KBB-Forum 2015 , Cilt 14 , Sayı 1


Emel TAHİR, MD; Nilda SÜSLÜ, MD; Serdar ÖZER, MD; M. Demir BAJİN, MD
Hacettepe University, School of Medicine, Ankara, Turkey


Purpose: To report the efficacy of lymph node drainage and oral ciprofloxacin treatment in tularemia patients with suppurative cervical lymphadenitis.

Materials and Methods: The study included 14 patients with cervical lymphadenitis or abscess caused by tularemia. All the patients were diagnosed by the help of the microagglutination test. All of the patients were treated using oral antibiotics, and drainage of the suppurative lymph node. Oral quinolones were used instead of parenteal streptomycin or gentamycin which have more side effects such as ototoxicty. All of the patients in the present study were followed-up on an outpatient basis.

Results: 10 out of 14 patients were healed following oral ciprofloxacin or doxycycline treatment, and proper lymph node drainage. Prompt drainage of abscess reduced the need of intravenous antibiotic usage and surgical excision of the lymph node.

In all, 4 of the patients underwent surgical removal of infected lymph nodes that resistant to medical treatment and drainage.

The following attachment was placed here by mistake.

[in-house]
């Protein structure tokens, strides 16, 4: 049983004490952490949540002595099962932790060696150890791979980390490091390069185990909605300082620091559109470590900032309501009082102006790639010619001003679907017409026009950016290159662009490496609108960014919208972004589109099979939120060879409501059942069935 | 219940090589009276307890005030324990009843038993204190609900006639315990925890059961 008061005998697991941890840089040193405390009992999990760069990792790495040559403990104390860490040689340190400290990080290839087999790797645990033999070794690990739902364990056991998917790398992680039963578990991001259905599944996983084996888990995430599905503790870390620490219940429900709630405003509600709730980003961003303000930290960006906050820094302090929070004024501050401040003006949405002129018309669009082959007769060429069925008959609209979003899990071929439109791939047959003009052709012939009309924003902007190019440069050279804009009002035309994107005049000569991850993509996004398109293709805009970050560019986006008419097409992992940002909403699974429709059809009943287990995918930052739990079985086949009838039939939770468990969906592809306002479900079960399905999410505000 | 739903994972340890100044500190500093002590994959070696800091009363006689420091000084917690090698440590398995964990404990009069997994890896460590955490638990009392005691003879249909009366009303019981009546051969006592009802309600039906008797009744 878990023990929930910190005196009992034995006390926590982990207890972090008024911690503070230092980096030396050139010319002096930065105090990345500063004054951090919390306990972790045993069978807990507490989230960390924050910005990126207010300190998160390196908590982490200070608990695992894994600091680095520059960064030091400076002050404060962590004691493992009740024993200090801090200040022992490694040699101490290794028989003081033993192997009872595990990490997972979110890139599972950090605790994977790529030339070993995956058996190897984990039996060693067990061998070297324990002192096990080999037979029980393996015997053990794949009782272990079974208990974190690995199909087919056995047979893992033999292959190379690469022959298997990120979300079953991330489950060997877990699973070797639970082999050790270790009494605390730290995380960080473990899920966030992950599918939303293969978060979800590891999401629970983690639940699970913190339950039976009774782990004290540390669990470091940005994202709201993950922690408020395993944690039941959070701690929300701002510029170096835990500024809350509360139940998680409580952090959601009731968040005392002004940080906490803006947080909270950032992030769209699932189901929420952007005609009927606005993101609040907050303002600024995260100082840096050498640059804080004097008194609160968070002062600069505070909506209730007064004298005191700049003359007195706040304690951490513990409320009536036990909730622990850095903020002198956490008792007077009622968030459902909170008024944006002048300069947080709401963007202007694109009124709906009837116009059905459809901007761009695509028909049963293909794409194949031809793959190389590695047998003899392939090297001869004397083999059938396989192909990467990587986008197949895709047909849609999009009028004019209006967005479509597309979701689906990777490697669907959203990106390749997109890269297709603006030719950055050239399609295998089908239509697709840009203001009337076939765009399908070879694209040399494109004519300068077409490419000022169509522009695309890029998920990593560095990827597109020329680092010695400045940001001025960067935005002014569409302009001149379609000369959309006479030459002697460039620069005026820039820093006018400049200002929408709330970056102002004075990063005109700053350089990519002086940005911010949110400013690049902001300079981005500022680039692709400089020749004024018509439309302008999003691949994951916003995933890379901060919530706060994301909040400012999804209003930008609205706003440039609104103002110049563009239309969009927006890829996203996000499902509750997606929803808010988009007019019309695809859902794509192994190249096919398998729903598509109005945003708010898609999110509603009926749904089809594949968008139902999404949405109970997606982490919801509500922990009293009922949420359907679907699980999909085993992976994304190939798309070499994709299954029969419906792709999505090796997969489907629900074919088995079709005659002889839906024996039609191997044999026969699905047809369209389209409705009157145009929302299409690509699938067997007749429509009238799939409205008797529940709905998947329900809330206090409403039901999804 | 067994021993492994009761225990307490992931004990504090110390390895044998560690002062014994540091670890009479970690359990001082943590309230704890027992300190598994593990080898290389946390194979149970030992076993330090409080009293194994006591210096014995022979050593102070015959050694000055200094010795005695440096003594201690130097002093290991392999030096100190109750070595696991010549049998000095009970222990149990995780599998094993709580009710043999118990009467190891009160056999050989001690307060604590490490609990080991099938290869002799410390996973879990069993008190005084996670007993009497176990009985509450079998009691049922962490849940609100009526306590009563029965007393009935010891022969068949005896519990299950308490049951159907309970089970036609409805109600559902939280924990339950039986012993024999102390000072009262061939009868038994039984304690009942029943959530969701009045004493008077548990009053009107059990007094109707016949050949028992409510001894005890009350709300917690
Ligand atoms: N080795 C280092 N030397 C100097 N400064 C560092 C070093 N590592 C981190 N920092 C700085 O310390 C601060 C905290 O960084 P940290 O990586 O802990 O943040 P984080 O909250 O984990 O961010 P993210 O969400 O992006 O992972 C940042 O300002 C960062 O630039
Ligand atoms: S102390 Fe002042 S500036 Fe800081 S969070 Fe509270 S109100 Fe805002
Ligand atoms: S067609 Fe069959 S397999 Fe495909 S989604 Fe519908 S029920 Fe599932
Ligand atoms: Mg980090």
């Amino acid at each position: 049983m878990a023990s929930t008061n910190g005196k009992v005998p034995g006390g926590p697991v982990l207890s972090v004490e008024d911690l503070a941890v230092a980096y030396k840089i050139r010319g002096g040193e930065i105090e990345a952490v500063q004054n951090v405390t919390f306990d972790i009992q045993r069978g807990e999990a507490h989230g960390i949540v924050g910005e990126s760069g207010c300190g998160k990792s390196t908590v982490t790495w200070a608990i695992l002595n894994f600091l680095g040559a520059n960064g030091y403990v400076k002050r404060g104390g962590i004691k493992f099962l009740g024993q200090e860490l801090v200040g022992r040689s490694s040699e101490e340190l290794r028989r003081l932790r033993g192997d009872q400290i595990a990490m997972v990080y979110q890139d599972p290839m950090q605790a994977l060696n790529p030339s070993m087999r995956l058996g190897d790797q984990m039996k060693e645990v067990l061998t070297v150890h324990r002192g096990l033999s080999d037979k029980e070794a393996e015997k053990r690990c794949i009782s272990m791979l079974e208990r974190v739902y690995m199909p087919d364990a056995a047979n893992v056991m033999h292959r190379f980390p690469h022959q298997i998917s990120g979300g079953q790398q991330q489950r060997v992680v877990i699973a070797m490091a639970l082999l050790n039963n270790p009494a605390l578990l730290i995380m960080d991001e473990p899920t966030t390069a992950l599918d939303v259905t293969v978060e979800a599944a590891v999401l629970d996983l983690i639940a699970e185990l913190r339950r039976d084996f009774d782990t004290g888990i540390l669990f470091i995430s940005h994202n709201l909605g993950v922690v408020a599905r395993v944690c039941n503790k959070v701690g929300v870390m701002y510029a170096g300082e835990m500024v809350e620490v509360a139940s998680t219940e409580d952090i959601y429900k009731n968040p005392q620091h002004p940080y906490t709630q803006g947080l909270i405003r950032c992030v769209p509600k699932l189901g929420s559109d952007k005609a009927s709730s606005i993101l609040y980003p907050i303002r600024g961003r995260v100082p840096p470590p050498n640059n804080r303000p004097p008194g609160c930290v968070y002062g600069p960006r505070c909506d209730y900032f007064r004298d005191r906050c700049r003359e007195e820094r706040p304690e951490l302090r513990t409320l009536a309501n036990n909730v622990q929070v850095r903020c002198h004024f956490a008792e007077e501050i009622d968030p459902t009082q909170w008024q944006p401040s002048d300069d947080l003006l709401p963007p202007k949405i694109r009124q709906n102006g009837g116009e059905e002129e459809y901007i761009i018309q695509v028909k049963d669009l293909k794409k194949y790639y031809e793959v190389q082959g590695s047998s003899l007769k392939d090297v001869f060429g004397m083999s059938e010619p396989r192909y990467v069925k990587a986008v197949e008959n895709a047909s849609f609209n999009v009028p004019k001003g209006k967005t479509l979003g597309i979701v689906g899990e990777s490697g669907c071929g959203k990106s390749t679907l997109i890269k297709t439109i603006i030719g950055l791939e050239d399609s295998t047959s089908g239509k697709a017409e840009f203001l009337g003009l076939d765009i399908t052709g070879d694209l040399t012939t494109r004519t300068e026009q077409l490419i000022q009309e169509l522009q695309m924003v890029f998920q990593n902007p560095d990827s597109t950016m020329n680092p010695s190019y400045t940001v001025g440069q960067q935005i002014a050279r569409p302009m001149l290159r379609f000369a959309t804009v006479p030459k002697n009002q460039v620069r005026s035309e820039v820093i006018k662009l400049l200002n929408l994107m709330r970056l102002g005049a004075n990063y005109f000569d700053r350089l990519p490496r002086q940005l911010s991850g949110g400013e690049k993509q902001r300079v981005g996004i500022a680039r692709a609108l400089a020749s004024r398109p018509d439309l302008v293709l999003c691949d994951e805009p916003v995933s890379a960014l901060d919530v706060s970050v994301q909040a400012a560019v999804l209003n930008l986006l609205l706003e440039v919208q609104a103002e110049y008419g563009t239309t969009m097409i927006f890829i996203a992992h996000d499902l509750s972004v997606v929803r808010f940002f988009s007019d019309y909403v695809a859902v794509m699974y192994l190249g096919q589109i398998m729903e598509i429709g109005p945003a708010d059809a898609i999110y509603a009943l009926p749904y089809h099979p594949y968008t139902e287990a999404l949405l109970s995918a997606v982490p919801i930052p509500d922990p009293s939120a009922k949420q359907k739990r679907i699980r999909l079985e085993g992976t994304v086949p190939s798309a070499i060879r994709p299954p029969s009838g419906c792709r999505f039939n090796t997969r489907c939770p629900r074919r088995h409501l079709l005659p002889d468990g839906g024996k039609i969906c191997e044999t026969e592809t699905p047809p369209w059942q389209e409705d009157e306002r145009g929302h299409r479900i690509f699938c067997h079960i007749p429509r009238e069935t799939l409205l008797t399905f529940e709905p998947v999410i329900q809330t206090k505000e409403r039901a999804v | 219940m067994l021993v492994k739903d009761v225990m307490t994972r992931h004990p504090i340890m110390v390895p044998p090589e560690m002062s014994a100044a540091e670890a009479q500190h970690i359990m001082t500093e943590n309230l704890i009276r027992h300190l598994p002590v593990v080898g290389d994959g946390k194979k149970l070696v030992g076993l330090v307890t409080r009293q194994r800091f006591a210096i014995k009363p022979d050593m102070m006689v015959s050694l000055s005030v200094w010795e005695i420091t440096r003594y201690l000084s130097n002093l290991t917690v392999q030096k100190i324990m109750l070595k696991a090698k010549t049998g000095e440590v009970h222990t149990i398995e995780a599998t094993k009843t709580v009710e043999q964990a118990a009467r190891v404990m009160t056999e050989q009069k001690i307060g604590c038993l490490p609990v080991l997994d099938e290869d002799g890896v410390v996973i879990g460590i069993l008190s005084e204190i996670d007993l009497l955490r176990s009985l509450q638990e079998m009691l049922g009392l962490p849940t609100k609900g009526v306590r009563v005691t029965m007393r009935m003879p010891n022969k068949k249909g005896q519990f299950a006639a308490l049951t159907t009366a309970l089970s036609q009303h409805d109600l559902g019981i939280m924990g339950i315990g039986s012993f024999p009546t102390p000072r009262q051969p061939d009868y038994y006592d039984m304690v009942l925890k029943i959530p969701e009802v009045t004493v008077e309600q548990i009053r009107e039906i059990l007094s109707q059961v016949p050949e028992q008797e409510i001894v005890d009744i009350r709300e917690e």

Conclusion: Careful out-patient follow up with regular drainage and proper antibiotic therapy reduces hospitalization need and invasive surgical intervention rate.


Tularemia is a zoonotic bacterial infection caused by Francisella tularensis. There are several clinical types of tularemia: ulceroglandular, glandular, oropharyngeal, oculoglandular, typhoidal, and pneumonic. Ulceroglandular is the most common type of tularemia. Ulceroglandular and glandular types affect primarily the head and neck region[1]. As F. tularensis is an extremely virulent organism that is difficult to culture on standard media, in most cases laboratory diagnosis is based on serological assays, such as microagglutination or ELISA tests[2].Tularemia is a rare disease so that it is not frequently considered in the differential diagnosis of neck masses.[3,4]. If a patient with cervical lymphadenitis does not show any clinical improvement despite the use of beta lactam antibiotics, tularemia must be investigated.

The suspected diagnosis is confirmed on the basis of serological testing[2]. Streptomycin and gentamycin are the antibiotic of choice for the treatment. F. tularensis is resistant to macrolides, co-trimoxazole, and beta-lactams, and in such cases aminoglycosides, tetracycline, or quinolones should be used[5]. In this paper we want to discuss the role of surgical drainage in the management of cervical lymphadenitis due to tularemia.Also we suggest out patient follow up with oral quinolones instead of parenteral streptomycin and gentamycin which have more side effects such as ototoxicity.